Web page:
[–] PCaut -1 points (+0|-1) Edited

A phenomenon limited to regions with no environmental protection laws and no taxes on fossil hydrocarbon fuels. Those old tractors burn so much diesel oil that you can count it in liters per kilometer.

The long-term trend is clear. Sealed maintenance-free modules. The markets will favor those who prioritize quick and easy remote diagnostics and a quick and easy replacement of faulty modules without the need for special tools, special skills or even technicians. The more of the work incurring over a product's life cycle can be shifted to industrial robots, the lower is the real cost of the product. Traditional maintenance&repair technicians are insanely expensive, can easily multiply the cost of your machine over the years. As proud as the old men in the article may be of their skills, there is little economic value in artificially preserving the primitive conditions that made learning them necessary in the first place.

[–] Adhdferret 1 points (+1|-0)

Actually to use a measurement of distance for something used in agriculture is absurd. It is measured in hours for a reason. Load on the engine determines consumption of fuel.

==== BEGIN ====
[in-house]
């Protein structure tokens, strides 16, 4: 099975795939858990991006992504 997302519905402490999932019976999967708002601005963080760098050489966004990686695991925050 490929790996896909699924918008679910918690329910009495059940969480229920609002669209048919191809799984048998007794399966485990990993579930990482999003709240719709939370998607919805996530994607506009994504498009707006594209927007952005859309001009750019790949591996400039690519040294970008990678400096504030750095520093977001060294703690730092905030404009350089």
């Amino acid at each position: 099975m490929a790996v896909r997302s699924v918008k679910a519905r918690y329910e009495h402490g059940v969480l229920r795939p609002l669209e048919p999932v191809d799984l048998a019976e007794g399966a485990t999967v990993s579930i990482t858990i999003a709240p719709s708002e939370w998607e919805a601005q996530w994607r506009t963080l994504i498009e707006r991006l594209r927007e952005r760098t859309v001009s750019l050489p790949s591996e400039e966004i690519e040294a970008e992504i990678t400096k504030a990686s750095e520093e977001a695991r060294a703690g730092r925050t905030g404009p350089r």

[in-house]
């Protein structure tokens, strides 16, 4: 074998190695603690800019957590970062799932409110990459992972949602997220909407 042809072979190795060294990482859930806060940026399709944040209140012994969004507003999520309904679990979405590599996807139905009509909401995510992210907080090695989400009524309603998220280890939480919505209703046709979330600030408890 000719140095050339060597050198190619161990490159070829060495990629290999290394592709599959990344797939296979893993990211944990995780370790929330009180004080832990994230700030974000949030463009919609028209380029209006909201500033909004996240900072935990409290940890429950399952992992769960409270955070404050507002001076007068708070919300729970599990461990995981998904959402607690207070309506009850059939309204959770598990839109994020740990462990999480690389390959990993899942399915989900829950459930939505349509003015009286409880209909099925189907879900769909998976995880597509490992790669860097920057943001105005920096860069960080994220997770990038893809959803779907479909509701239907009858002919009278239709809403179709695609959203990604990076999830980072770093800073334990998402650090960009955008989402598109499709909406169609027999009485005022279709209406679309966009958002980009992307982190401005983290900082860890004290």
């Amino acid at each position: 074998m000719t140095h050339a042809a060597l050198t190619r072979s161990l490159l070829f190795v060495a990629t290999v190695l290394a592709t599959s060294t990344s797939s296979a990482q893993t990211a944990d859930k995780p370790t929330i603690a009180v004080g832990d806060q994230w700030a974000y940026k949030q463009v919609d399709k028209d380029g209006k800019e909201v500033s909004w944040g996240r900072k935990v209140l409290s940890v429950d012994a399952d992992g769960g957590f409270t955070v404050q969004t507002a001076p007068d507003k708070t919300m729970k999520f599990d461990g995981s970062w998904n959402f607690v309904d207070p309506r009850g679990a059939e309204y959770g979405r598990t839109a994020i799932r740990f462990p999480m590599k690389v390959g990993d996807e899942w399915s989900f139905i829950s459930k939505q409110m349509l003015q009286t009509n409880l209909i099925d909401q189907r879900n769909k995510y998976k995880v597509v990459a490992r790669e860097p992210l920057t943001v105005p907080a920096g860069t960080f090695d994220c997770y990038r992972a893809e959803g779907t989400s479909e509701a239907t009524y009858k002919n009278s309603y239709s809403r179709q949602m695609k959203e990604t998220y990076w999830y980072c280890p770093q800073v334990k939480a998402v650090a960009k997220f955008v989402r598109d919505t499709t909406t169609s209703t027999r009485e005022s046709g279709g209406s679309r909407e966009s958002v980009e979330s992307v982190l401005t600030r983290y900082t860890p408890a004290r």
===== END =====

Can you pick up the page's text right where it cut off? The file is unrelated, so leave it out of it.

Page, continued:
It would be as if you attached a PTO on your car to run a thresher so you could cut wheat. Lol I promise you that your car would do much worse than a tractor.

Added that with older equipment the ease of repair is likely another big draw. I work in the industry of bucket trucks. Like the ones used by electric companies to work on power lines.

One company "Altec" will not sell you parts for their equipment unless you are qualified by them in a school they administer.

You also must have the serial number, data plate information and be the owner. Plus you must have an account with them. You don't get to buy parts without any of these.

Now you can get secondary parts with other avenues.

They want their shit being fixed by them period.

Some of these trucks cost over 200k as well.